Last, we find that looser macroprudential policy would have been needed starting in September 2007 and throughout the Global Financial Crisis until September 2009 and again on a few occasions during the euro area debt crisis to maintain GaR above its historical value. Forecasts implied by these policy counterfactuals show that they would have been effective in meeting combined inflation and growth targets, while limiting financial stress.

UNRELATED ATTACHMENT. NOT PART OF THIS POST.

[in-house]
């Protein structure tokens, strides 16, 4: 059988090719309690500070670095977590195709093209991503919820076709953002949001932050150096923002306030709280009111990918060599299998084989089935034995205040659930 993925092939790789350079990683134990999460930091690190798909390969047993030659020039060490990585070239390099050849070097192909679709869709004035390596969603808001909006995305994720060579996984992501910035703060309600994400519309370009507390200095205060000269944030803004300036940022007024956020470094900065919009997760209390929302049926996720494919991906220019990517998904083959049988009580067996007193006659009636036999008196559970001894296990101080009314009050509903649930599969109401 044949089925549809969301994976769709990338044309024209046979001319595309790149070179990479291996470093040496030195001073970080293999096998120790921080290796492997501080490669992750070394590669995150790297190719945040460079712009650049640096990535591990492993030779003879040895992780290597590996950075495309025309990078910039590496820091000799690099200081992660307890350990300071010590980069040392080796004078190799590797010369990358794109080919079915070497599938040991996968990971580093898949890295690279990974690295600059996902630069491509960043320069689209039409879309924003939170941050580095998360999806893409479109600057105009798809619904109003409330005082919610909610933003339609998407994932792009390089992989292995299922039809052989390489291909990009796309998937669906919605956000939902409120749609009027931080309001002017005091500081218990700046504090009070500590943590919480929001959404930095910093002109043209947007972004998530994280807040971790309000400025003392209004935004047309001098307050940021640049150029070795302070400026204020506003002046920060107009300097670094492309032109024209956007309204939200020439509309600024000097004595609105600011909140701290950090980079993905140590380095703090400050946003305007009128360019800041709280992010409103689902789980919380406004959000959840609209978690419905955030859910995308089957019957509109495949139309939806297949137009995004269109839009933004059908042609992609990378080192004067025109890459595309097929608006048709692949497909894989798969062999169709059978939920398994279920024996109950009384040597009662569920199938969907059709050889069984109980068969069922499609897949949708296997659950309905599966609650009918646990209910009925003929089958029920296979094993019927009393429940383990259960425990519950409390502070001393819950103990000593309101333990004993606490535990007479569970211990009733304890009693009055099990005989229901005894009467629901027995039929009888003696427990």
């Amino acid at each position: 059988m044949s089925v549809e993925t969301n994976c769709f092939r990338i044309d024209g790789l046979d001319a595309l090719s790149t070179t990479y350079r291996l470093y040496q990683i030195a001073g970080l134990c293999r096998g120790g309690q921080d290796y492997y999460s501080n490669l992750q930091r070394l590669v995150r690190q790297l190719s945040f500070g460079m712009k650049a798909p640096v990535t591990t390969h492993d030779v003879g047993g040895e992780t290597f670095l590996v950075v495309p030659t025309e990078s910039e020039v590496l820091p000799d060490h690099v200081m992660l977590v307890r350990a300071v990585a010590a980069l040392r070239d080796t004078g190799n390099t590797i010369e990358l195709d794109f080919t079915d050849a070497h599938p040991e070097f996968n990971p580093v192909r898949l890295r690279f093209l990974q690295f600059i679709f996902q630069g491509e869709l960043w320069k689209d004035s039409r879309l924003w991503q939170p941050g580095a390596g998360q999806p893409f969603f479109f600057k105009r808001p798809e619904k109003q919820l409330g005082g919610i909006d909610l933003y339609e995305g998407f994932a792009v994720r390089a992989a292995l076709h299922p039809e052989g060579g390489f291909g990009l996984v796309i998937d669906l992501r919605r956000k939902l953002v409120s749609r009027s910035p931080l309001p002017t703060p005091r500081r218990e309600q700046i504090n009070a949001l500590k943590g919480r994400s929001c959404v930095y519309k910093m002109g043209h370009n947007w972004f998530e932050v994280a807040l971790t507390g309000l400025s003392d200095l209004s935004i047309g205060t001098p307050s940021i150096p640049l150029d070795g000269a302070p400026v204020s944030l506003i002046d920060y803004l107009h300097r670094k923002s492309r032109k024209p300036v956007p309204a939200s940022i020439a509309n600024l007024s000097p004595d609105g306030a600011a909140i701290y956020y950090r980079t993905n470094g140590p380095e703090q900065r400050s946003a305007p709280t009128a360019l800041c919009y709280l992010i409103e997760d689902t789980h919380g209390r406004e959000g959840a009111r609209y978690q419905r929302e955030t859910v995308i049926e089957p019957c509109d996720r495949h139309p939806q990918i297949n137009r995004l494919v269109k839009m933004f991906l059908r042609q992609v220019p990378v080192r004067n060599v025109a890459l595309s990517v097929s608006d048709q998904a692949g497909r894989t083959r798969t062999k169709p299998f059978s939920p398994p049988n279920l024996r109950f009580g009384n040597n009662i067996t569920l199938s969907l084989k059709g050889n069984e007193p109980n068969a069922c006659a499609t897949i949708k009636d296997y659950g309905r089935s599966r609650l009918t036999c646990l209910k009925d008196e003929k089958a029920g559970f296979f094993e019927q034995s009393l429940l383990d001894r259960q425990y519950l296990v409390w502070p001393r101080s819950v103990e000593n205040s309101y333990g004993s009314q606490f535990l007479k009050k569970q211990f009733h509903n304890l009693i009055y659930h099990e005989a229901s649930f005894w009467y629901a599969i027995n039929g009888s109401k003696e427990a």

Our empirical analysis quantitatively assessed monetary policy trade-offs. One such trade-off involves two different policy goals and is captured by interactions between macro variables, such as inflation and GDP growth, and financial stability as measured by financial stress and vulnerabilities. A second trade-off is of intertemporal nature and differentiates between the potential impact of monetary policy on short-term financial stress relative to changes to financial vulnerabilities in the medium run. Our specifications consider not only short-term interest rates as a policy tool, but also changes in longer-term rates, so as to capture effects from forward guidance and asset purchases of medium- to long-term securities. To identify monetary policy shocks, our empirical strategy considers surprises in risk-free interest rates in a narrow time window around the communication of ECB monetary policy decisions and further separates between information and monetary policy shocks.